In the May 22 primary election, residents of Georgia’s 10th Congressional District, which encompasses Athens, will have the opportunity to vote for their U.S. representative.
Incumbent Jody Hice, Bradley Griffin and Joe Hunt will be the Republican candidates on the ballot. Tabitha Johnson-Green, Chalis Montgomery and Richard Dien Winfield will be the Democratic candidates on the ballot.
Chalis Montgomery promises to “fight like a mother” if elected to Georgia’s 10th Congressional District.
Montgomery, a Democratic candidate, was inspired to run for office in 2017 when she attended a healthcare event hosted by current Rep. Jody Hice. Hice voted against the Affordable Care Act, which Montgomery saw as a vote against her daughter Gwendolyn, who suffers from juvenile rheumatoid arthritis.
“I thought it was time to stand up and join the 383 other women [politicans] across the country who are saying enough is enough,” Montgomery said.
During campaigning, she realized candidates have a power to connect people and organizations within a community, which is how she wants to start working on expanding healthcare.
“If we find that Baldwin Hospital is struggling, but Morgan County’s Hospital has found a solution that’s a little out of the box — which they have — then I can connect those resources,” Montgomery said. “I can then drill down even more into the local community and find help for those who really need it.”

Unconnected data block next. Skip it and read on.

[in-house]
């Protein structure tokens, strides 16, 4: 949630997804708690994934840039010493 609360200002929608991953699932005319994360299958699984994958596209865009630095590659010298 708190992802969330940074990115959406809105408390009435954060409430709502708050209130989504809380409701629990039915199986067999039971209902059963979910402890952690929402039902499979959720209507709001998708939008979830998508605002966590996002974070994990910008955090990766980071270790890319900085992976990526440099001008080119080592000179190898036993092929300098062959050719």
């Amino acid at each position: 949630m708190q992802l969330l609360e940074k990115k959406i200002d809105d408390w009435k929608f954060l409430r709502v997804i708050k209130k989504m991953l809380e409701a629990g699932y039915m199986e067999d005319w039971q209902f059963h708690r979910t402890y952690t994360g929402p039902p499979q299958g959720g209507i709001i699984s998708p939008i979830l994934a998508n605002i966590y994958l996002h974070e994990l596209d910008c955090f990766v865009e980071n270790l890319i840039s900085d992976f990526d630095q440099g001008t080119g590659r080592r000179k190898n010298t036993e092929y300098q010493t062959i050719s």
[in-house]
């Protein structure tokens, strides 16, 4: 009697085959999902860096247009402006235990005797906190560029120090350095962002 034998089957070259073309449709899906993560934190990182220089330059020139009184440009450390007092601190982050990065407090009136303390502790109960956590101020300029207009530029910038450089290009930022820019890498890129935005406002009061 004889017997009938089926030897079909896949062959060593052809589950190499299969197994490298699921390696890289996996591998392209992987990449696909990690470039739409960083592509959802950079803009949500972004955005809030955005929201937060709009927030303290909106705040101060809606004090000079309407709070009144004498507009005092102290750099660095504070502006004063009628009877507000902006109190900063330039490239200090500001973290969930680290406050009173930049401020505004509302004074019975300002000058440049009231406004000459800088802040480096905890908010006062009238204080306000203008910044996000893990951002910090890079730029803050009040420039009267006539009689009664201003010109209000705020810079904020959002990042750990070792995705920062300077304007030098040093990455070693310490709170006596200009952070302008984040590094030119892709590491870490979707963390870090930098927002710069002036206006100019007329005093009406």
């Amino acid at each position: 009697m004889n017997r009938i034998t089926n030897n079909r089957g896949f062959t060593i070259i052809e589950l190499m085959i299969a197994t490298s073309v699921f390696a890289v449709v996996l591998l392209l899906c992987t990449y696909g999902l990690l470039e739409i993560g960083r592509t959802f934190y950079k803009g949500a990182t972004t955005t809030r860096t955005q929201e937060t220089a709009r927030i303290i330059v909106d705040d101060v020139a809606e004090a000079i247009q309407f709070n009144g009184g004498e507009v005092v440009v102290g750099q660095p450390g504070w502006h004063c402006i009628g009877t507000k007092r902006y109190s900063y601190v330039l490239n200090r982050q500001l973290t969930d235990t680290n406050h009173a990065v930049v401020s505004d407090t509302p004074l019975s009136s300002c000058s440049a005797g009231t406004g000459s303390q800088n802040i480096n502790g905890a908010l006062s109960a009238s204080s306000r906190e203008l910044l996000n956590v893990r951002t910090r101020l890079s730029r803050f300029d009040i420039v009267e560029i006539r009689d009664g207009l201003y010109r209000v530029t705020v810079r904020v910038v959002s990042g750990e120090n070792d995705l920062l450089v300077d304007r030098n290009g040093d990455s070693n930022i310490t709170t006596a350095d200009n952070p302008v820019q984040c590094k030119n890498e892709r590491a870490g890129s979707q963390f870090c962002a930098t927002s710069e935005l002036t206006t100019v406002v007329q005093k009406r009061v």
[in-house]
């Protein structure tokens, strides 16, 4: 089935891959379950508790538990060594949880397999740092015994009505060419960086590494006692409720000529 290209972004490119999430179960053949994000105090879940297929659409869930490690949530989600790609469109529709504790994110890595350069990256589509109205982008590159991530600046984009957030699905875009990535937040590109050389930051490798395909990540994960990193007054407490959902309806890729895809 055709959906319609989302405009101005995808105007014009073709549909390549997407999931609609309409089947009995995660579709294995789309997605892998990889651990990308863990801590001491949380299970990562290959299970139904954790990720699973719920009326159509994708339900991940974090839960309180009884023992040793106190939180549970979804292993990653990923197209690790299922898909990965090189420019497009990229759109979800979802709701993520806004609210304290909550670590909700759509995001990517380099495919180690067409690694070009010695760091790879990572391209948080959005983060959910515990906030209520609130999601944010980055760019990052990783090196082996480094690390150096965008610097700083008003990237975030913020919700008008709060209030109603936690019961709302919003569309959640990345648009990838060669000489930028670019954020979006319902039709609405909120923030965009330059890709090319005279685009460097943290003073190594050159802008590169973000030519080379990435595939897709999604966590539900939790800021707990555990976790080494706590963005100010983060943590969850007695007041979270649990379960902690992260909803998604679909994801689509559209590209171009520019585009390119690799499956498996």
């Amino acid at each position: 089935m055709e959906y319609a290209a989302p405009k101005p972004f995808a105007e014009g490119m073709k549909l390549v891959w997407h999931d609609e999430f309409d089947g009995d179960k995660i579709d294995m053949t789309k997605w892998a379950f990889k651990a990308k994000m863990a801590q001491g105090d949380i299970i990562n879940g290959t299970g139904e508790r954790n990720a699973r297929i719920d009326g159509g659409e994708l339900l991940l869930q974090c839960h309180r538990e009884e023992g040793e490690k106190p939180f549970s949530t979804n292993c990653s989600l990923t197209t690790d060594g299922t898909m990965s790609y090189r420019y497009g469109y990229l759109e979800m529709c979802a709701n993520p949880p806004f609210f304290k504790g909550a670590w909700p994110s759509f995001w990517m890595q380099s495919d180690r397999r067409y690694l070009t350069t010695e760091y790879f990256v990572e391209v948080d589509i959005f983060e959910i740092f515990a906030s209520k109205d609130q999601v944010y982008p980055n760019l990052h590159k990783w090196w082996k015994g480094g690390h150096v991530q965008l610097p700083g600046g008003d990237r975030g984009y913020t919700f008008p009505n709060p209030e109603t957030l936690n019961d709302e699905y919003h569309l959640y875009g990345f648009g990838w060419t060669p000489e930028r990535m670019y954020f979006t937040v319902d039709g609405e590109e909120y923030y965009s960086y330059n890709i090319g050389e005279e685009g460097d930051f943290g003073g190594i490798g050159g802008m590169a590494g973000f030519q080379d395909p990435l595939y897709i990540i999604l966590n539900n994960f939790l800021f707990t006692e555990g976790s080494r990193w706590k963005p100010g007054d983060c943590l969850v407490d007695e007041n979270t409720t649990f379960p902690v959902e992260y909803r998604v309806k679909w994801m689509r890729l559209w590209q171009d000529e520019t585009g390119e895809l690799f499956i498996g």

Specifically, she wants healthcare for all, more maternal care and multi-faceted solutions for the opioid crisis.
Montgomery considers it a goal of both political parties to improve jobs, education and healthcare, so Congress as a whole should be able to work together on these issues.
“I think we can pass some education funding,” Montgomery said. “I think we can pass some additional measures to at least shore up Medicaid funding if not repair the healthcare system. I think that would be a stretch for two years but that would be a goal.”
Just as her daughter has inspired her to improve healthcare, she is also focused on improving education opportunities for pre-K through college.
As a music educator, she is also inspired by her students.
“My focus has always been on children and families, from teaching and mentoring to advocacy. My fight has not been for notoriety or accolades, but for decency and compassion,” said Montgomery on her campaign website.
She currently works as a piano teacher in Bethlehem where she lives with her daughter and husband of 17 years. She also previously worked as a children’s minister.
In her ministry work, she advocated for immigration reform through the Evangelical Immigration Table, where she worked to push representatives to enact common-sense immigration reform.
This work translates into her campaign platform, where she states “no human is illegal” and wants the nation to provide a clear path to citizenship for immigrants, according to her site.
“This is a large district, and the ideal candidate to take on Hice in the fall is going to be someone who can have a 25-county appeal,” Montgomery said. “In an era of so many women running for office, we just really feel it’s time to make that connection here in this district.”